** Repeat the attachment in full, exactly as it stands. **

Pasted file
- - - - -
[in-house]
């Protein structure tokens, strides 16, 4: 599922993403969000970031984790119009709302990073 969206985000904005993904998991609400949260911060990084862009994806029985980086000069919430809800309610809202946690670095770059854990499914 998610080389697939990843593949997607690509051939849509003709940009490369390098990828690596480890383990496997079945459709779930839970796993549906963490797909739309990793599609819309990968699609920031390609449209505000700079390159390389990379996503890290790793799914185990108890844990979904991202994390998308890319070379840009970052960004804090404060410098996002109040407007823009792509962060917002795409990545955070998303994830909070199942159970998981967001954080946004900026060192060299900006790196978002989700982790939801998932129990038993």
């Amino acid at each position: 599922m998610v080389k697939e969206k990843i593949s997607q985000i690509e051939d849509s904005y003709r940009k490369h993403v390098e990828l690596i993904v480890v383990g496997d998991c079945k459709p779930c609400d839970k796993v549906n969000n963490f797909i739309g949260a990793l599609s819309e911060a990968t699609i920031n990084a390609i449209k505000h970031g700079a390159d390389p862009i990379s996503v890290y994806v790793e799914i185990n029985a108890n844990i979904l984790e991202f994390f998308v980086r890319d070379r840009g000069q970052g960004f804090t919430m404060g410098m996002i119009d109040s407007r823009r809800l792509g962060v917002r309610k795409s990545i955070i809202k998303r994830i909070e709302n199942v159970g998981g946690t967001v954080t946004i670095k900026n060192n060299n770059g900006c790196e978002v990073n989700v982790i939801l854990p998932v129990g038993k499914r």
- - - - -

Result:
[in-house]
């Protein structure tokens, strides 16, 4: 599922993403969000970031984790119009709302990073 969206985000904005993904998991609400949260911060990084862009994806029985980086000069919430809800309610809202946690670095770059854990499914 998610080389697939990843593949997607690509051939849509003709940009490369390098990828690596480890383990496997079945459709779930839970796993549906963490797909739309990793599609819309990968699609920031390609449209505000700079390159390389990379996503890290790793799914185990108890844990979904991202994390998308890319070379840009970052960004804090404060410098996002109040407007823009792509962060917002795409990545955070998303994830909070199942159970998981967001954080946004900026060192060299900006790196978002989700982790939801998932129990038993």
């Amino acid at each position: 599922m998610v080389k697939e969206k990843i593949s997607q985000i690509e051939d849509s904005y003709r940009k490369h993403v390098e990828l690596i993904v480890v383990g496997d998991c079945k459709p779930c609400d839970k796993v549906n969000n963490f797909i739309g949260a990793l599609s819309e911060a990968t699609i920031n990084a390609i449209k505000h970031g700079a390159d390389p862009i990379s996503v890290y994806v790793e799914i185990n029985a108890n844990i979904l984790e991202f994390f998308v980086r890319d070379r840009g000069q970052g960004f804090t919430m404060g410098m996002i119009d109040s407007r823009r809800l792509g962060v917002r309610k795409s990545i955070i809202k998303r994830i909070e709302n199942v159970g998981g946690t967001v954080t946004i670095k900026n060192n060299n770059g900006c790196e978002v990073n989700v982790i939801l854990p998932v129990g038993k499914r």